The Sacred Music of Adina Spire

Eric Metaxas | BreakPoint | Monday, December 23, 2013

The Sacred Music of Adina Spire

BreakPoint.org

On Christmas Day of 1989, while the rest of Romania was in the midst of a revolution that would overthrow four decades of Communist rule, Adina Spire was celebrating her 12th birthday with her family.

All of a sudden, five soldiers burst in. While Adina’s younger sister, Adriana, found refuge inside a cabinet, the rest of the family wasn’t so fortunate: Adina’s parents were murdered, and Adina was beaten, raped and left unconscious.

It’s a tragic story that nevertheless ends in beauty and hope.

As related by Stephen Klugewicz over at the Imaginative Conservative, when Adina woke from a coma three days later, she found herself, along with her sister, living in an orphanage run by Orthodox nuns. As Spire told Klugewicz, “life at the orphanage was very good for me.” In addition to caring for the Spire sisters, the nuns taught the girls music.

While at the orphanage, Adina Spire became interested in sacred music. She “would often sneak out of her room and make her way to nearby monasteries to listen to the chant of the monks.” What she heard not only enchanted her, it stuck with her and shaped the direction of her musical career.

After studying at a conservatory in Switzerland, Adina founded the Bezdin Ensemble, named after the orphanage Spire grew up in, which specializes in sacred music. Now based in Nizhny Novgorod, on the Volga River in Russia, the ensemble includes a chamber orchestra, choir and vocalists. Fittingly, both the choir and orchestra include young women who also grew up in the Bezdin orphanage.

In addition to sacred music and orchestral pieces by the likes of Bach, Vivaldi, Mozart and Beethoven, the ensemble performs works composed by Spire herself.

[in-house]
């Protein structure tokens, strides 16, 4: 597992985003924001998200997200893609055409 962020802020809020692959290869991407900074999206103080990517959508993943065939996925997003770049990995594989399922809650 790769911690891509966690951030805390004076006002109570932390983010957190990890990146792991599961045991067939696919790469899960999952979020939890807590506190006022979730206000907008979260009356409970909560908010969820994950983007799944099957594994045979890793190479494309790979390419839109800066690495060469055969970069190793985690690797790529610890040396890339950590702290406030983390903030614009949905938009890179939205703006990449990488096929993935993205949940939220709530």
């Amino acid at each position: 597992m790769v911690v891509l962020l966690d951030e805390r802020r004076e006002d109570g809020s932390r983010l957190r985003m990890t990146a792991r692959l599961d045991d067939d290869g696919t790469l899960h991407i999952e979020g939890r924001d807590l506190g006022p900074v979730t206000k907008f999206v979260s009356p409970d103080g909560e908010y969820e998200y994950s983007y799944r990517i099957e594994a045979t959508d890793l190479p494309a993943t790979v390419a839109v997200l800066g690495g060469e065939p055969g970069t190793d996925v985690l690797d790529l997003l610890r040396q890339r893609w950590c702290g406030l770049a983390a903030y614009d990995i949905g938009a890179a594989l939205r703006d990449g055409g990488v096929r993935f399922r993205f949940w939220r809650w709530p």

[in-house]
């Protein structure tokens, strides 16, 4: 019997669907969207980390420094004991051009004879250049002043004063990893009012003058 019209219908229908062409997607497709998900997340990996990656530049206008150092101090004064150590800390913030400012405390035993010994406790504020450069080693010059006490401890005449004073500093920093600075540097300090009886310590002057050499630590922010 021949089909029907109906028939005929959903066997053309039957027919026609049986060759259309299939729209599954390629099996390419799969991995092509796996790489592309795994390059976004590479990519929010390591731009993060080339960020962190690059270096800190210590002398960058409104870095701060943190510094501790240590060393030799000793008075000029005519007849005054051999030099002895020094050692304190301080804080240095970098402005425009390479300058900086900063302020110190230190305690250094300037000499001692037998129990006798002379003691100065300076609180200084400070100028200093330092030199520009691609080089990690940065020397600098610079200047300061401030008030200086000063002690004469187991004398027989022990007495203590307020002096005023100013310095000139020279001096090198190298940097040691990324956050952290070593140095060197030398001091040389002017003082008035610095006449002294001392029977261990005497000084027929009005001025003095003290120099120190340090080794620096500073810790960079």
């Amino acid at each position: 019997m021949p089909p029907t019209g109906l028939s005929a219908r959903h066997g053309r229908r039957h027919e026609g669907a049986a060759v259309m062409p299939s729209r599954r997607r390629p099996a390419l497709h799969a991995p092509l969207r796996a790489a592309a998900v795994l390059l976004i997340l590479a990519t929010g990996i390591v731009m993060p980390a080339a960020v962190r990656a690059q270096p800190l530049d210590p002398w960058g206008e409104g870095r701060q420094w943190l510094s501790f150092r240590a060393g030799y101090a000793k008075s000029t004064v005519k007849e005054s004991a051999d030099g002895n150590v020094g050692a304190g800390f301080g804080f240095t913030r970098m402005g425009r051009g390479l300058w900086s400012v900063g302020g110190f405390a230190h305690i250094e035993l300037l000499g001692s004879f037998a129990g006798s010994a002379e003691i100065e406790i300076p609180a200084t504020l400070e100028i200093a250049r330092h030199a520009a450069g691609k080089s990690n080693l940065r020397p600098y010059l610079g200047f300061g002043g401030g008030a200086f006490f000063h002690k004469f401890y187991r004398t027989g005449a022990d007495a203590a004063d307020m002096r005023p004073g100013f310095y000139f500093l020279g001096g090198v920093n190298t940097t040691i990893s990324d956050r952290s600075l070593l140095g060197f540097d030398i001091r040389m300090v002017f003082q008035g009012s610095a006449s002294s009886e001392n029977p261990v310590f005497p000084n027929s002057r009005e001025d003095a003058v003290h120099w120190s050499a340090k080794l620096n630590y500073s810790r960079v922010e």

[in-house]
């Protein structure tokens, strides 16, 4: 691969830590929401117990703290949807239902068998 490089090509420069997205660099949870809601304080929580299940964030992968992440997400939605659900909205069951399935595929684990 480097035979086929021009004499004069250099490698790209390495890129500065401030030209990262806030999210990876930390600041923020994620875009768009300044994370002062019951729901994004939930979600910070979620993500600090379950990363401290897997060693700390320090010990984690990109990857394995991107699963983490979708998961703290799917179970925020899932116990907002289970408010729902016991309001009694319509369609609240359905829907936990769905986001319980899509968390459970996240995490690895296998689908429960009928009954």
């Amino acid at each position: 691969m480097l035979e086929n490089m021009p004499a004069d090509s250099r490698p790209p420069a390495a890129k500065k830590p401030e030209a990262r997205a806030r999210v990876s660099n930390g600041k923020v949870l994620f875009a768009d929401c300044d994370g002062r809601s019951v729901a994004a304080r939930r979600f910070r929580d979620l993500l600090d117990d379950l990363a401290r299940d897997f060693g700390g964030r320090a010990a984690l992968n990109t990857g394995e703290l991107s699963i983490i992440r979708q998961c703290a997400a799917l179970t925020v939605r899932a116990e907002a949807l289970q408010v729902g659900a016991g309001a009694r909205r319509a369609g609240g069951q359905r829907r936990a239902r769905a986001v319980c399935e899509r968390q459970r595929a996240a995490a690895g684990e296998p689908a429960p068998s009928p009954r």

The album “Tatal Nostru,” Romanian for “Our Father,” consists of “famous traditional liturgical songs” arranged for strings and choral ensemble. The album “Hymns,” depicts a musical journey culminating in the ancient Trisagion hymn with its plea “Holy God, Holy Mighty, Holy Immortal, have mercy on us.”

In its use of ancient hymns and distinctly Christian themes, Spire’s music is reminiscent of the work of contemporary composers like Arvo Part—her musical inspiration—and the late John Tavener. They and she have helped give the contemporary classic music scene an unmistakable Christian presence.

Another thing setting Spire and the Ensemble apart is the insistence that beautiful music is meant for everyone, not just the well-off. The Bezdin Ensemble’s “recordings are available for download either free of charge or cheaply on various websites.”

She told the Imaginative Conservative that “My vision is to produce high quality classical music, not consumable goods.”

That’s because she doesn’t define success in monetary terms. Instead, “success in music for [her] is to enrich the soul of people.”

None of this is what the men who raped Spire and murdered her parents had in mind that Christmas night in 1989. She and her sister not only survived, they’ve dedicated their lives to ensuring that, as the Imaginative Conservative put it, “beauty remains.”

Not just any beauty, but beauty grounded in faith, like the faith of the nuns who not only cared for the Spires physical needs but their spiritual and emotional needs, as well. That’s probably why Spire can say “Today actually I fully forgive the people that committed such an atrocity. It opened my eyes to reality.”

That reality is defined by the Babe who shares her birthday.

BreakPoint is a Christian worldview ministry that seeks to build and resource a movement of Christians committed to living and defending Christian worldview in all areas of life. Begun by Chuck Colson in 1991 as a daily radio broadcast, BreakPoint provides a Christian perspective on today’s news and trends via radio, interactive media, and print. Today BreakPoint commentaries, co-hosted by Eric Metaxas and John Stonestreet, air daily on more than 1,200 outlets with an estimated weekly listening audience of eight million people. Feel free to contact us at BreakPoint.org where you can read and search answers to common questions.

Eric Metaxas is a co-host of BreakPoint Radio and a best-selling author whose biographies, children's books, and popular apologetics have been translated into more than a dozen languages.

Publication date: December 23, 2013

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